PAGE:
The Month of Elul
Rosh Hashanah, the first day of the month of Tishrei, marks the beginning of the new year, 5778. It is the counting of years from the creation of the world, which happened on the first of Tishrei. It is interesting to know, that it was not the physical world coming into being that we celebrate on Rosh Hashanah. The first of the six days of creation actually was on the 25th day in the month of Elul- the month before Tishrei. The sixth and final day of creation, was the first of Tishrei, and Adam was the last thing created on that day. When man was created, everything was in place and ready for Adam. Since man is the purpose of creation, the Torah considers the first of Tishrei as the day the world was created. It was also on this very day that Adam sinned by eating from the tree of knowledge of good and bad, and was judged. Therefore, the first of Tishrei, Rosh Hashanah, is also the day of judgement for all his progeny.
Elul, is designated as the month of preparation for the awesome judgement of Rosh Hashanah, just over the horizon. From the beginning of Jewish History, Elul was a month of mercy and forgiveness for the Jewish people. It started just after the Jewish people had sinned by making the golden calf on the 17th of Tamuz. Upon seeing the Jewish people with the golden calf, Moshe broke the first set of tablets that he brought down from Sinai. Hashem wanted to destroy the Jewish people, but Moshe intervened and averted the imminent destruction. For the next forty days, from the 18th of Tamuz, until the last day of the month of Av, Moshe pleaded with Hashem to forgive the Jewish people for the terrible sin they had committed. Finally, the next day, the first day of Elul, Hashem acquiesced and told Moshe to come back up Mount Sinai to receive the second set of tablets. Moshe stayed in heaven for the next forty days to receive the second set of tablets and came down with them on Yom Kippur.
Therefore, the forty days from Rosh Chodesh Elul until Yom Kippur, the days that Moshe was in heaven getting the second set of tablets, are days that have been set in the Jewish calendar as days that Hashem shows extra special mercy to His people. Giving us the second set of tablets, is the ultimate in mercy from Hashem.
Imagine the following scenario:
You were invited to the wedding of the son of one of your friends. The hall is full with family and friends, the rabbi, witnesses and bride and groom stand proudly under the chuppah.
All of a sudden, the bride, turns around and looking down from the stage, spots a handsome young man, standing in the back of the hall. In a flash, she bolts from the stage,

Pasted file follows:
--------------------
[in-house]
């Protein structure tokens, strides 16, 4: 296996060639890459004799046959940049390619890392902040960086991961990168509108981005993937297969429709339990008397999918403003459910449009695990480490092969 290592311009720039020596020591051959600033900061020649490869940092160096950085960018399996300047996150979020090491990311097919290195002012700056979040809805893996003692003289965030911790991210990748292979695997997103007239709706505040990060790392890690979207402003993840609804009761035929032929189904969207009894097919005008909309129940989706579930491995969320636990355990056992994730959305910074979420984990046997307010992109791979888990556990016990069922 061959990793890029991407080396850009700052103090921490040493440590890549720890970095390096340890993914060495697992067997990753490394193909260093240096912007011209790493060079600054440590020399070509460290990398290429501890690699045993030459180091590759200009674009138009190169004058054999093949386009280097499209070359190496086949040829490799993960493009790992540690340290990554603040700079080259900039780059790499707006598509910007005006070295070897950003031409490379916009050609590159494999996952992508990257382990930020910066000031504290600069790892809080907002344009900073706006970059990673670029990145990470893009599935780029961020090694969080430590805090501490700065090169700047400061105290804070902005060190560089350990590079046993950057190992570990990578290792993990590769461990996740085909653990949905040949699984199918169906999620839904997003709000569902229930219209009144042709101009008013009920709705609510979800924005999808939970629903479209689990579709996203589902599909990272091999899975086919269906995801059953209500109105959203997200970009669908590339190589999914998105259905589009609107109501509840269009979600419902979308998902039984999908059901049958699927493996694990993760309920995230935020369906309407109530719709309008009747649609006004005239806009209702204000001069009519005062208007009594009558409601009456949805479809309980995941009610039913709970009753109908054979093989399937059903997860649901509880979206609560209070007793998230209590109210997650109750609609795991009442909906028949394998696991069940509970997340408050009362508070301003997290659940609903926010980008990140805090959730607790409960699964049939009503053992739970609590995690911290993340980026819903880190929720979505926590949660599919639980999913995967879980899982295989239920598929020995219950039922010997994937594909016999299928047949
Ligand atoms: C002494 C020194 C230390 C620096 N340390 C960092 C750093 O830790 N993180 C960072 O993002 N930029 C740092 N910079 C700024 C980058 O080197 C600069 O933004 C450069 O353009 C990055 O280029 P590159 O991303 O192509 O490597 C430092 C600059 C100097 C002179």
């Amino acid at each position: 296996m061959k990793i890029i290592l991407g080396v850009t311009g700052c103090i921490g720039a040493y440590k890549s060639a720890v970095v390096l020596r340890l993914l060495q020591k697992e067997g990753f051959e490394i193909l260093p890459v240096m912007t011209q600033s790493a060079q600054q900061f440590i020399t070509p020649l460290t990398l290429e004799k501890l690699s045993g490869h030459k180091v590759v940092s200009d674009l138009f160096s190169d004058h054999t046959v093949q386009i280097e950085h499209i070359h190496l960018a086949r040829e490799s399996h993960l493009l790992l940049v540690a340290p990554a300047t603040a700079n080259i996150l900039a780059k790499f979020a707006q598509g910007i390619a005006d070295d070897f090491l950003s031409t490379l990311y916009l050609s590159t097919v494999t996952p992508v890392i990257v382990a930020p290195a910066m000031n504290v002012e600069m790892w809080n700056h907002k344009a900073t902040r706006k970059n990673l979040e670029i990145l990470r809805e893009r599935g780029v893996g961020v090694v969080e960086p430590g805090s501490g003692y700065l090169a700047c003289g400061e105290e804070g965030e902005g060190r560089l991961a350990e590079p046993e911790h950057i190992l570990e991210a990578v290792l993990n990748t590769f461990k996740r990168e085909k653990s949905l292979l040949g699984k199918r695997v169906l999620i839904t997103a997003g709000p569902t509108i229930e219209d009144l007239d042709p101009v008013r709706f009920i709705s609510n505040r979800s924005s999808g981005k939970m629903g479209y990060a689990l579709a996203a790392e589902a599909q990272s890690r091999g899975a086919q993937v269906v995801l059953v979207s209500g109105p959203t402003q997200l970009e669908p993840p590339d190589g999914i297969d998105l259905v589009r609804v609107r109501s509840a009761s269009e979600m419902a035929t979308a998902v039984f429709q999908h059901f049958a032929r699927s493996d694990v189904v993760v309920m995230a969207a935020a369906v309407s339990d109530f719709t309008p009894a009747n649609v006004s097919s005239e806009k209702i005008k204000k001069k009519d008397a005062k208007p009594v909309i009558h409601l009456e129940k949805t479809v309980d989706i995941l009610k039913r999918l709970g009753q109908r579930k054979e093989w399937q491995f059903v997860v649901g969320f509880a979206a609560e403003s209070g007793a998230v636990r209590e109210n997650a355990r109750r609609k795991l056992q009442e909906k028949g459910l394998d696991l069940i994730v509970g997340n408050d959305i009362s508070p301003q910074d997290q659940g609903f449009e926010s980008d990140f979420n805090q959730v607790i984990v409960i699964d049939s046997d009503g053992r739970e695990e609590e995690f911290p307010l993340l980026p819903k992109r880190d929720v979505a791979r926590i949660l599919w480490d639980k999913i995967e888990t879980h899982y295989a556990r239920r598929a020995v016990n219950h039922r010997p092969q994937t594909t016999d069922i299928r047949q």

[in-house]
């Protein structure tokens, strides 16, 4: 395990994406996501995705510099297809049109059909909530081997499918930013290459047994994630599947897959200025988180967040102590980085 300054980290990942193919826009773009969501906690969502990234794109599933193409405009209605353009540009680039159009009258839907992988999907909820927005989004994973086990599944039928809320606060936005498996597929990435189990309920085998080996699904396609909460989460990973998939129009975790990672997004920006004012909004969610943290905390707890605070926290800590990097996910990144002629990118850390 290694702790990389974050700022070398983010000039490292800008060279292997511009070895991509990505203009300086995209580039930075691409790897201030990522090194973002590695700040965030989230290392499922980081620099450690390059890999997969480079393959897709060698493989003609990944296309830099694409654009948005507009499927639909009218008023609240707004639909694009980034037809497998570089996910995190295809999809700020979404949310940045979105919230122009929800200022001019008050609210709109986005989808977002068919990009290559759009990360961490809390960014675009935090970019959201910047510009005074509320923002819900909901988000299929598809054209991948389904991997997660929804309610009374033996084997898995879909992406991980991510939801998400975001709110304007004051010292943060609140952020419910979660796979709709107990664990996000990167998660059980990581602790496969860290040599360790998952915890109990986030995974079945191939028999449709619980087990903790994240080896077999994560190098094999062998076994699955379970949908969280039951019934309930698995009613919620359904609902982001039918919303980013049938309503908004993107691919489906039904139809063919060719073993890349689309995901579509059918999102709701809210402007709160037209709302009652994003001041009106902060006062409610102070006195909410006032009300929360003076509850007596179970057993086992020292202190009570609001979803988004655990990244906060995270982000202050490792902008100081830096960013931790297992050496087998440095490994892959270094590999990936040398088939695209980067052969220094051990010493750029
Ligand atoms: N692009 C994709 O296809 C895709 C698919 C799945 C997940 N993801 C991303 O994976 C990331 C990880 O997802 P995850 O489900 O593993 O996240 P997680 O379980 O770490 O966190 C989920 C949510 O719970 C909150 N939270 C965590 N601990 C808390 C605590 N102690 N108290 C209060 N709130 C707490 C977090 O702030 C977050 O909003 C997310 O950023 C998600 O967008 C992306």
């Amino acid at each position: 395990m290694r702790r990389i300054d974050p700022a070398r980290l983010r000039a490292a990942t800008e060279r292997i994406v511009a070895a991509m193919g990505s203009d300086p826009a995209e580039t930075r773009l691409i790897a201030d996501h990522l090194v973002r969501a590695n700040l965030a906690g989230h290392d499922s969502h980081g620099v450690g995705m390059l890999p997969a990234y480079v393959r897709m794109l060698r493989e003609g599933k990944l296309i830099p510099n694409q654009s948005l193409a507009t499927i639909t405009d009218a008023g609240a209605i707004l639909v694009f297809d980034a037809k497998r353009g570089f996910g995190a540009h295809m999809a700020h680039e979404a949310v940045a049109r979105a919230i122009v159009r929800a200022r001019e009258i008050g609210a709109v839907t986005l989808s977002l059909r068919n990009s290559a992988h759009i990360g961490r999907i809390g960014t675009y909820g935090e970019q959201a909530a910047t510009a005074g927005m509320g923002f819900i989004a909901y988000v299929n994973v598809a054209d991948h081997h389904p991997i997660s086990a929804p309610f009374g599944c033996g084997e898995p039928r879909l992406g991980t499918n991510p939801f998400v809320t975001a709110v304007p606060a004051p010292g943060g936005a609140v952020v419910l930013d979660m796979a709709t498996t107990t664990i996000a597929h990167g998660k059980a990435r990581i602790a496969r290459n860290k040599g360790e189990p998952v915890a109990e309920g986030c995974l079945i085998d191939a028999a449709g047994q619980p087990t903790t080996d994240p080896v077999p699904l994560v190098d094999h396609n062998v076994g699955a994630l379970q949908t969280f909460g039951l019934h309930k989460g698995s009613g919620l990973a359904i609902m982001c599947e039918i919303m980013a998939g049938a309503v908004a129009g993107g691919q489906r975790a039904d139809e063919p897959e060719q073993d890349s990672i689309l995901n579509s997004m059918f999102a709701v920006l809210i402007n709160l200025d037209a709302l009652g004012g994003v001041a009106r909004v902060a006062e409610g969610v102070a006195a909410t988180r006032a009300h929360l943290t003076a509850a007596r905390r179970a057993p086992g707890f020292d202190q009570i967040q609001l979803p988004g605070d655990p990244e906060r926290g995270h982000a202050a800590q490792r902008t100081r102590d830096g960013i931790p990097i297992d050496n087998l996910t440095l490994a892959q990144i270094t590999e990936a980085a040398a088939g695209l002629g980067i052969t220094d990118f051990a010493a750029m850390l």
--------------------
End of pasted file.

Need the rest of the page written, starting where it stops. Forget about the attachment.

runs down the aisle, and leaves the building hand in hand with the stranger in the back.
Can you imagine the embarrassment of the groom and his family? After such a slap, would the groom ever consider this girl as a wife again?
This, with no exaggeration, is what happened with the Jewish nation. Mount Sinai was suspended over the heads of the Jewish nation like a chuppah. The Tablets were the wedding ring. Shortly after the Chuppah, when Moshe was about to give them the wedding ring, they were with the golden calf, a different suiter. And then, a mere 40 days later, Hashem was prepared to enter into a relationship with the Jewish nation once again. What supreme forgiveness!
Even though Hashem is always ready and willing to accept our repentance and grant us our forgiveness for our misdeeds, during the month of Elul and the ten day of Teshuva, He is ever more accessible, and much more forgiving.
To inspire us to use the month of Elul properly, the Sages have added various components to the daily prayers during the month of Elul to remind us of the importance of the time we are in, and of the impending Day of Judgement.
The Ashkenazik Jews, 1) blow the shofar after morning prayers every day except Shabbat, and 2) add Chapter 27 of
Psalms after prayers morning and evening.
1) The source of the custom for blowing the shofar comes from the day that Moshe went up the mountain on the first of Elul to receive the second set of tablets. On that morning, the shofar was blown to alert the entire nation that Moshe was called up to heaven to receive the second set of tablets, and that Hashem had forgiven them for their sin. It was also a warning message. Do not to make the same mistake you made last time Moshe went up the mountain.
The message of that shofar blowing is very relevant to us also. First of all, it reminds us that this is a time for forgiveness, for during this time many years ago, Hashem forgave the Jewish people for the sin of the golden calf. Utilize the time wisely! The shofar is also a warning to us, to better our deeds and not do the sins we are accustomed to doing. What a great message to start each day of Elul with.
2) The addition of Psalm #27 is because of the words in the very first verse which say:
1( ספר תהילים פרק כז (
)א( לְדָוִד יְדוָד אורִי וְיִשְעִי מִמִי אִירָא יְדוָד מָעוז חַיַי מִמִי אֶפְחָד
By David: Hashem is my light, and my salvation, whom shall I fear? Hashem is my life’s strength, whom shall I dread?
The Sages explain “my light” is a reference to Rosh Hashanah. “My salvation” is a reference to Yom Kippur.
How are we to understand this explanation?
Our sages use a parable to help us penetrate to the depths of this concept.
What is the difference between a photographer and a doctor?
When a person goes to have a portrait taken by a photographer, even if he is the most unkempt person in the world who always has stains on his shirt, his tie always askew, his suit all creased, his hair a mess, and always needs a shave, for the portrait, he will shape himself up. He will put on his best suit straight from the cleaners, a fresh clean starched shirt, and a new tie. He’ll be sure to take a haircut and a shave. Then he’ll stand in front of the mirror, and make sure that everything looks picture perfect. If he has a pimple on one side of his face, he’ll show the other side of his face to the camera. He may have the most sour disposition in the world, but for the camera he is going to put on his most charming smile.
When you would take one look at the picture of him hanging on the wall of his home, you would burst out
laughing. Who is that? He never looked like that a day in his life. Who is he fooling by dressing up for the photo like that? He never looks like that, ever!
The answer is, he is not fooling anybody. Everybody knows that for a photo you want to look your best.